The think tank identified the current tariff as a barrier to the shift of healthcare from hospitals to the community.
A range of payment systems would be needed, the report argued, to encourage local innovation and to balance the priorities of quality, cost and supply.
The report explored the payment systems used in the NHS and other health economies, and examines whether PbR is able to support such long-term objectives as disease prevention and the care of long-term conditions.
Payment by results incentivises hospitals to continue treatment, thereby blocking a shift to preventative and community-based care, the report said.
It concluded that different services require different payment systems: PbR is most appropriate to elective care, but less suited to other services.
In addition, the King’s Fund said, payment systems need to be flexible to assist adaptation at a local level and trade-offs between priorities.
The NHS needs a new reimbursement framework that allows different payment systems for different types of service, the report argued.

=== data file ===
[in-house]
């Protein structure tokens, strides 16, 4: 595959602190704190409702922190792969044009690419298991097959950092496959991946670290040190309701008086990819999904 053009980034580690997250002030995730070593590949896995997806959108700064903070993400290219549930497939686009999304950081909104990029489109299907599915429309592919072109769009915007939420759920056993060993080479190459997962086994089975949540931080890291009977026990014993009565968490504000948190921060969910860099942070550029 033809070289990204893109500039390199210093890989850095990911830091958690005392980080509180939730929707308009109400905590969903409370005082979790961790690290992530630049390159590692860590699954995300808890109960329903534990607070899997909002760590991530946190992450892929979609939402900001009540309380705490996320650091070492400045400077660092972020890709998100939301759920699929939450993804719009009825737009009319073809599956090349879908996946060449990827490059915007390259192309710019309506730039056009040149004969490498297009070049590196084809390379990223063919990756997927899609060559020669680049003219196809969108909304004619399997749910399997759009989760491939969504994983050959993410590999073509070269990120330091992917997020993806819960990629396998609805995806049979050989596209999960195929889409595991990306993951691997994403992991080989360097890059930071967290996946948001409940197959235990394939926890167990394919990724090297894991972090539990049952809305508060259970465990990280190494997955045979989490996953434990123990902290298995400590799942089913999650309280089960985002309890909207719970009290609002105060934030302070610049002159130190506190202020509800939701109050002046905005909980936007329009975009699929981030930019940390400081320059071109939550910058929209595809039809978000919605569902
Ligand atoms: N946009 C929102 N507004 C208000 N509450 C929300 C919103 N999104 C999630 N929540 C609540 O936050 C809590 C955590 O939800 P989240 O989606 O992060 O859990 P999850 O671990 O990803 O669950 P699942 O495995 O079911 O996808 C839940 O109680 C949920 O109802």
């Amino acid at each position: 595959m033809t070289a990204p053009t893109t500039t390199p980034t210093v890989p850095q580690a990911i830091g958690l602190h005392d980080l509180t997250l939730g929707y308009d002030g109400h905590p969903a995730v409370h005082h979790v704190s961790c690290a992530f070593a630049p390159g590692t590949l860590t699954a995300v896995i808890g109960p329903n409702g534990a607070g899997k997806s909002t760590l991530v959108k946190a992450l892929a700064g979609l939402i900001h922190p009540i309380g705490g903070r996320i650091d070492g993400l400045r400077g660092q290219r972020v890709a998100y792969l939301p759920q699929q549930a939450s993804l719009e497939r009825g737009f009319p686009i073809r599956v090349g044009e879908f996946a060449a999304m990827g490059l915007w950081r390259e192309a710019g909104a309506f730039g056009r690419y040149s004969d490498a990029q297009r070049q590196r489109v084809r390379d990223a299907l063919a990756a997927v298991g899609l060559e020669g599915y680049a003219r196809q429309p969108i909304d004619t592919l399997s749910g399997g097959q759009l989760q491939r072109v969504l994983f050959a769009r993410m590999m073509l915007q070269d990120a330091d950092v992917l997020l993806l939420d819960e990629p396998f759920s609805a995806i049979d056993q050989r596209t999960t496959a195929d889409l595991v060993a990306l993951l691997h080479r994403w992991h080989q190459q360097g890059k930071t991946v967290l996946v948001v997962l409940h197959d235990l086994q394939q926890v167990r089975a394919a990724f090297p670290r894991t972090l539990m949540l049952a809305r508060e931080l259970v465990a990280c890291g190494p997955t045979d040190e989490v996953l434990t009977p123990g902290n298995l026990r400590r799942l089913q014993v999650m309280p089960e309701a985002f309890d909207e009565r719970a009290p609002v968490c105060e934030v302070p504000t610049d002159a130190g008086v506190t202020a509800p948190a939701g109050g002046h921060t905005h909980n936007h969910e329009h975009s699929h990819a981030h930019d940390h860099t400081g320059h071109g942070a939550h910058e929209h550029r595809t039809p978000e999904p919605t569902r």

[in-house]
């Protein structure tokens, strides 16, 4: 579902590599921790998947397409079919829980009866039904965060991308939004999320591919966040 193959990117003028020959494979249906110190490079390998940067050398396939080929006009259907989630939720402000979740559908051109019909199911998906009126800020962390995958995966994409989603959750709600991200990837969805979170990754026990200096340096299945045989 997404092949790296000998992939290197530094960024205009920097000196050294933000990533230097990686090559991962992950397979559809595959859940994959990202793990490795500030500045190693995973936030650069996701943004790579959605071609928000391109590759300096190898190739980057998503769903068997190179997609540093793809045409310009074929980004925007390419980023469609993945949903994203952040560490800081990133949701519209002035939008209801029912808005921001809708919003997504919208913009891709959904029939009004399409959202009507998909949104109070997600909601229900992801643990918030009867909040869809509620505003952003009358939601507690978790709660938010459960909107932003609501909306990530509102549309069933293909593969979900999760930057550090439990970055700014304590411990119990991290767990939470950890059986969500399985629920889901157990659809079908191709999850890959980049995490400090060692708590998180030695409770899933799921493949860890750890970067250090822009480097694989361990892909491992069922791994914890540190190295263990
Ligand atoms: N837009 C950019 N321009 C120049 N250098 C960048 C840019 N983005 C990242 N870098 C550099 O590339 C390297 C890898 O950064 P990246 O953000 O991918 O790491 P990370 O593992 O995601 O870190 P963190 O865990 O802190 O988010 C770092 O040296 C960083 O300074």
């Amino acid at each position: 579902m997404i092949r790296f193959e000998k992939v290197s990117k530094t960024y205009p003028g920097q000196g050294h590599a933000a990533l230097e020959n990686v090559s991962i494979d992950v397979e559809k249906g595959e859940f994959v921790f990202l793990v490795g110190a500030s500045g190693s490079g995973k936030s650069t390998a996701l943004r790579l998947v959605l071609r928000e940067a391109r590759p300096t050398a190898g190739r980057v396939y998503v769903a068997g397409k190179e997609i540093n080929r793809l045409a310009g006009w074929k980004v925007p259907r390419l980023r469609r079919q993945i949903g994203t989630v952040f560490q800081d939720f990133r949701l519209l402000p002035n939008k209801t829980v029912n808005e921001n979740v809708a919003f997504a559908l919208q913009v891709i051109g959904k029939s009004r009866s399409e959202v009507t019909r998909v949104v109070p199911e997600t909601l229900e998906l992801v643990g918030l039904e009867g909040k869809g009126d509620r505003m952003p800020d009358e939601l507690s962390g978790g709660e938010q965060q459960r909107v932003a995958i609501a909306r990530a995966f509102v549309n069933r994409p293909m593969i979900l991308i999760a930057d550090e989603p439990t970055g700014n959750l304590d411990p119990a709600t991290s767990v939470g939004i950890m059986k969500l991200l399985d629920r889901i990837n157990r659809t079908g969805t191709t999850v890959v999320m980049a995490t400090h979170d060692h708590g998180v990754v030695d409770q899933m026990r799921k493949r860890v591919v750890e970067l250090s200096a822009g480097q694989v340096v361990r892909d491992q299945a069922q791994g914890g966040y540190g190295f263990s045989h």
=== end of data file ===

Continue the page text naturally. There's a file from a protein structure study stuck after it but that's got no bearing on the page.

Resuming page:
Monitor, the foundation trust regulator, commented that it could “recognise many of the areas for improvement identified in the report” and would give it “careful consideration” when developing its pricing strategy.
Health Minister Lord Howe said: “We are working to make sure a payment system supports care being delivered closer to patients’ homes.”
He added: “We are working to expand our best practice tariff programme which supports patient-focused care, encourages innovation and makes better use of resources.”